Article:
One piece of writing advice that has always stuck with me is to write the first draft. Then delete that draft and write it again. This stuck with me because I can see the logic of it, but it is so antithetical to how I do things. The logic is that now that you have done the thing it will be easier to do it again, but better this time. And it actually makes a lot of sense. But, a part of me is violently opposed to destroying my old work. If I ever try this piece of advice, instead of destroying the old work I would seal it away out of my reach.

Back to game design, I am a strong believer in making multiple “save states” of my work. These save states are snapshots of different points in development. Often when I make these I need to duplicate all the scripts and prefabs I use so that I can leave the old version alone and largely functional. But what does this have to do with reviving discarded ideas? Simply put, when I discard a piece of code I have written I very rarely delete it. Perhaps I comment it out. Or I leave it in an old version. Or I simply remove the script without changing it at all, just leaving it in a file somewhere for latter. What this means is that if I discard something. Then decide I need it after all later on. It’s always there, ready to be revived.

Eventually, I’m going to have a hell of a time cutting out all the extra files I don’t need in the final build. But in the mean time, I have the entire history of my design process at my fingertips. And that means that while an idea might be discarded, it isn’t gone.

Navigating the Web of Scripts

When I need to add a new feature to my game I need to code it in (Duh). But it isn’t always as simple as that makes it sound. Each scene is it’s own world and what I do in one scene does not always translate to another scene. No, if I want something to carry over I need to set it up special. Thankfully I long ago created an object that carries over between scenes, its entire purpose is to carry variables between scenes. But interacting with this object can get a bit weird at times.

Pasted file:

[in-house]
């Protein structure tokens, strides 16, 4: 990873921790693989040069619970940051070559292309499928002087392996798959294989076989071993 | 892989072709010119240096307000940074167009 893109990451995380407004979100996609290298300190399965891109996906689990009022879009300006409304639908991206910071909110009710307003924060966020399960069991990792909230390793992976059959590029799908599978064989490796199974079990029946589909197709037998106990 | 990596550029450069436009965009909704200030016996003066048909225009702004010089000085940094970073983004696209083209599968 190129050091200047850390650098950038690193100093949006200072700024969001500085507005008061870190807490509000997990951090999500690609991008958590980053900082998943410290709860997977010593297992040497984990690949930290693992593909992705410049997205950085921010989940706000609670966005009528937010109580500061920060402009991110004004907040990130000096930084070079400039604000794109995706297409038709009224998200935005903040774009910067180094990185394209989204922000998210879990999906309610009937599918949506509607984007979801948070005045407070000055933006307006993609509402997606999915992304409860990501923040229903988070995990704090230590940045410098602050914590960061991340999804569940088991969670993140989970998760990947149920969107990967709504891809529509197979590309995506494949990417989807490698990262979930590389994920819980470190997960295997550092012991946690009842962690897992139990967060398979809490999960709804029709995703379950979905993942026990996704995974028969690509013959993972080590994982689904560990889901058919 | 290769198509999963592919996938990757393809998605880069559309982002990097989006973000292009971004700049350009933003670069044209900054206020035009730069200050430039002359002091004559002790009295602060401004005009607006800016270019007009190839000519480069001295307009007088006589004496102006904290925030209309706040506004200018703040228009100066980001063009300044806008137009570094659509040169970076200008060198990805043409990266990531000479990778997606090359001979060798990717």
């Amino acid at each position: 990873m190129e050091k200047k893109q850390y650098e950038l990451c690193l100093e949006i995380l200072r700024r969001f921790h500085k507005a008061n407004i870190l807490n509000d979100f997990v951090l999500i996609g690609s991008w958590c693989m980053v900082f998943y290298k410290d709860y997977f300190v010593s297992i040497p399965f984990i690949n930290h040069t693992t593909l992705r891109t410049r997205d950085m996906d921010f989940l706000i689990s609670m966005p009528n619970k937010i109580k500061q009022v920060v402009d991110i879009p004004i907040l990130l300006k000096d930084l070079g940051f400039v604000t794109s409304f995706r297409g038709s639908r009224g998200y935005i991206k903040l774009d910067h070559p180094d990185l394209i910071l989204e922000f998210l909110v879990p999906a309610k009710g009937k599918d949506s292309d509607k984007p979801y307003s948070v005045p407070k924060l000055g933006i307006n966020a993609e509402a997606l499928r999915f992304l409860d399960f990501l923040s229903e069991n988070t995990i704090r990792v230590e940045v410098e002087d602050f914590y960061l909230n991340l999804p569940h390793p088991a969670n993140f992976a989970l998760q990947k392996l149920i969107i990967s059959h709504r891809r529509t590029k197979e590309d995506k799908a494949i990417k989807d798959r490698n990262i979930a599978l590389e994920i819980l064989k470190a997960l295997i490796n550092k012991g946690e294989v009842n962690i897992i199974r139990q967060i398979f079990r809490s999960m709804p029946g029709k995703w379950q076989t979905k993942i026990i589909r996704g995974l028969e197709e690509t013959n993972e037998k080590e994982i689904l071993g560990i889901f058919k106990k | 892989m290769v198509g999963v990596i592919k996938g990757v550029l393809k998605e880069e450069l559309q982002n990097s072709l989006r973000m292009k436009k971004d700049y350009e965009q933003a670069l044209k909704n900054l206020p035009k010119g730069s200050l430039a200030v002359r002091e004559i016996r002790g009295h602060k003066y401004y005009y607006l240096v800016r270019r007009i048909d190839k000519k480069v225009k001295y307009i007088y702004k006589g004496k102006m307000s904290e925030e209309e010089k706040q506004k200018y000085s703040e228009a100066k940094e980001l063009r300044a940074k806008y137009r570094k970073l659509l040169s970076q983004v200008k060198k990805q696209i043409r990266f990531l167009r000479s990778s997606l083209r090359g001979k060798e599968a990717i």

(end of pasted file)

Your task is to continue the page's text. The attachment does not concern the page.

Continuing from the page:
One of the main reasons for this is that each time I load a scene my scripts have to go and find that object (Named dataHolder). And you might think this would be simple: “On start find thing” and it is… until it isn’t. You see I discovered something about the Start part of scripts. If you have more than one in a scene they all try to run at the same time. Doesn’t sound too bad, until Script B needs Script A to have set something up, but Script A hasn’t gotten there yet.

My solution? Have only one Start section in my “controller” script and have it access functions of the other scripts that run what their Start sections would have run. But how does this relate back to my dataHolder?

I needed a new variable for volume control, so obviously I would shove that in the dataHolder. But what would access it? Now the solution should be obvious to you, after all I just spent two paragraphs telling you why it is the solution. But my first instincts where to have the script that needed that variable go looking for it. But when that one variable turned into 2 or 3 variables and one needed to be translated from one form to another… not a viable solution. So shove it in the controller.

And I went to do that. And everything just seemed to work. Nice and simple, barely any programming involved. Makes me suspicious any time the solution is so easy. But this time I think it really was that easy. Because I put it in the right part of the interconnected web of scripts.